Perfect for this application. Each one is about 50 lbs. Field tested and tech works. It is not the fault of the nuke that they don't fly straight. The Fulda Gap is not amenable to clearing with bunker busting bombs: bunkers are small and you know where they are; the Fulda Gap is many square miles. Many small mines offers redundancy - if you big one is taken out you are all done, but even if half the little ones get taken out you still have a serious deterrent. Even if you got your big one to work you would need more than one.

You could rig these with electromagnetic sensors to detonate when something big and metal went over them. Better would be to detonate manually by satellite or drone but if you had those you would probably not be doing a 1960s tank attack.

If you do not want to worry about clearing mines later and you have a deadman switch allowing these mines to detonate "if they lose contact with base" then you have the ability for an observer to detonate them manually one by one as with an IED. I am wearing my gold-lined shorts for that job but I have been looking for an excuse.

Really the Fulda Gap is not easily blocked by mines of any sort, as far as I can tell. Fulda to Kassel is 100 km; the width of the gap. That is a boatload of mines, big or small.

  • $\begingroup$ Yeah, I was thinking that short-range ballistic missiles would be the way to go, and lo and behold the Fulda Gap planners thought pretty much the same thing. Big nuclear landmines seem a little bit silly! $\endgroup$ Jun 9, 2019 at 13:37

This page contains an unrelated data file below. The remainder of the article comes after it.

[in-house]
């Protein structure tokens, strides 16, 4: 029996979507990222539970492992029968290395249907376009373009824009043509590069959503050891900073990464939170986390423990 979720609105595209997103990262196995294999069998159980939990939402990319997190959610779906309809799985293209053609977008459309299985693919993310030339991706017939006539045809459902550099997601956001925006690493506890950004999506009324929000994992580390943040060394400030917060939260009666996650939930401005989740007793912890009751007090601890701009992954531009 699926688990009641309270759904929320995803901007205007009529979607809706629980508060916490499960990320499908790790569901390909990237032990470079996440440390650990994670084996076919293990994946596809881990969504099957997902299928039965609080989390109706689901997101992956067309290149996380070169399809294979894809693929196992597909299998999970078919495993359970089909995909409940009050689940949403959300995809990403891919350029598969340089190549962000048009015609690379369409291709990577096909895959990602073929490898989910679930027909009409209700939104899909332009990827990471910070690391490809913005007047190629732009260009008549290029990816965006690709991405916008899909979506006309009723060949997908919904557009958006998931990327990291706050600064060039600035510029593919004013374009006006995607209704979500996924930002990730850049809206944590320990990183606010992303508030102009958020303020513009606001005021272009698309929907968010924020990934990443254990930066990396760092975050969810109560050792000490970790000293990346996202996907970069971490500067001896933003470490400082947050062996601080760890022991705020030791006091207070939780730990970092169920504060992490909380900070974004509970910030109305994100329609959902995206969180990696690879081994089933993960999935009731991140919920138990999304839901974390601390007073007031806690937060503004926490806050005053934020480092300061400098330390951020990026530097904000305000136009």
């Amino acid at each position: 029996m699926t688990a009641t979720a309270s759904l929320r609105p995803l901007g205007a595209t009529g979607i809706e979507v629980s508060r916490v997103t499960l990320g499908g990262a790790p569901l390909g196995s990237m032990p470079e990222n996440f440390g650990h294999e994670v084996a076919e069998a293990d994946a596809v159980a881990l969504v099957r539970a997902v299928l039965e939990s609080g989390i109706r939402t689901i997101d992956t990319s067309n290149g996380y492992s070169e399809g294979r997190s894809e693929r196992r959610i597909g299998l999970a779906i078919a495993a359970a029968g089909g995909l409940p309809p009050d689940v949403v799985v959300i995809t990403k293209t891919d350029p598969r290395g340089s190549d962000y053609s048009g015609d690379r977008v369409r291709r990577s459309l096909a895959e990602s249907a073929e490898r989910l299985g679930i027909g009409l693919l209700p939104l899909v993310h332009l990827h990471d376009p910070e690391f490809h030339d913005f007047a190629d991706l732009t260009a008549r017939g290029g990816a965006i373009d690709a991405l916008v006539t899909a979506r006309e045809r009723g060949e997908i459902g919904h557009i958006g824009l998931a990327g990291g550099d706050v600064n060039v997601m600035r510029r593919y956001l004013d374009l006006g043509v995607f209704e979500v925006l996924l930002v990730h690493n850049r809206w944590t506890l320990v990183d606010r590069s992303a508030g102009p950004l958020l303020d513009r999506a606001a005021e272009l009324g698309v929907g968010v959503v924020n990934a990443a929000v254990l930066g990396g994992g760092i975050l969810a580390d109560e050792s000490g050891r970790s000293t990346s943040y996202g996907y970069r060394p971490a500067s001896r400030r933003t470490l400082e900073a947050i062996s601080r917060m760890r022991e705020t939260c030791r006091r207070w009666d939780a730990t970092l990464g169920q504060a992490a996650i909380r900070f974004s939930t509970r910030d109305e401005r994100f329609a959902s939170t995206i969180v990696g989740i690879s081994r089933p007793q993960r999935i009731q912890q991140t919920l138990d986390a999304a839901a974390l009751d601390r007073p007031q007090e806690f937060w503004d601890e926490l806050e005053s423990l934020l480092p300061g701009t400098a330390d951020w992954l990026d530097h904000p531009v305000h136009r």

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    $\begingroup$ @Starfish Prime: I could imagine them being laid as a desperation move, and then posing a problem for the inheritors of the land. Or a solution for some ragtag band of misfits willing to use a decades old finicky big nuke they exhume. $\endgroup$
    – Willk
    Jun 9, 2019 at 13:44

I estimate from this and from this description stating that the greatest US conventional bunker buster has penetration of 61 m (presumably in earth), and that quite large (340 kt, so its explosion at a shallow penetration would be little better than the mine itself) nuclear bunker busters can destroy hardened facilities (reinforced concrete) at 70 m depth, that a mine being buried 200 m deep, using modern hardening (shock absorbing cabin, etc) would be quite safe from near term demining efforts.

Being buried so deep would of course reduce the effectivenes of the mine once activated. You can not count on prompt radiation (heat, UV, gamma, neutron or otherwise) and primary blast damage, but the above sources indicate that a 1 MT bomb would be more than enough to "unbury" itself, (300 m of dry hard rock being specified to fully contain a 100 kt explosion), and thus shower radioactive gravel on a large area. To increase effects, the bunker in which the warhead is hidden could incorporate high-stability conventional explosives, designed to crack it open seconds before the 1 MT mine is activated

As for wastefully high yield, I do think that mine yields up to Castle Bravo (15 MT) would not be wasteful. Very large airburst thermonuclear weapons "waste" by radiating out their energy into space, but this is virtually prevented in the underground detonation case. So a bigger explosion would just throw more debris and farther, and produce more fallout, which is desirable if it is to block a large zone even if it is triggered before the main force of the enemy comes

  • $\begingroup$ Thanks! May you link me source for this 300m of rock to contain 100 kt? BTW - in this weapon size gamma and neutron radiation would not matter much anyway, as their effective range grows slower than blast radius. $\endgroup$
    – Shadow1024
    Jun 9, 2019 at 19:29
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    $\begingroup$ Soory, it is the first link, which itself references this: Glasstone and Dolan, The Effects of Nuclear Weapons, 3rd Edition (Washington, DC: U.S. Government Printing Office, 1977), p. 255, Figure 6.72a. (of course I did not look up that) $\endgroup$
    – b.Lorenz
    Jun 10, 2019 at 8:12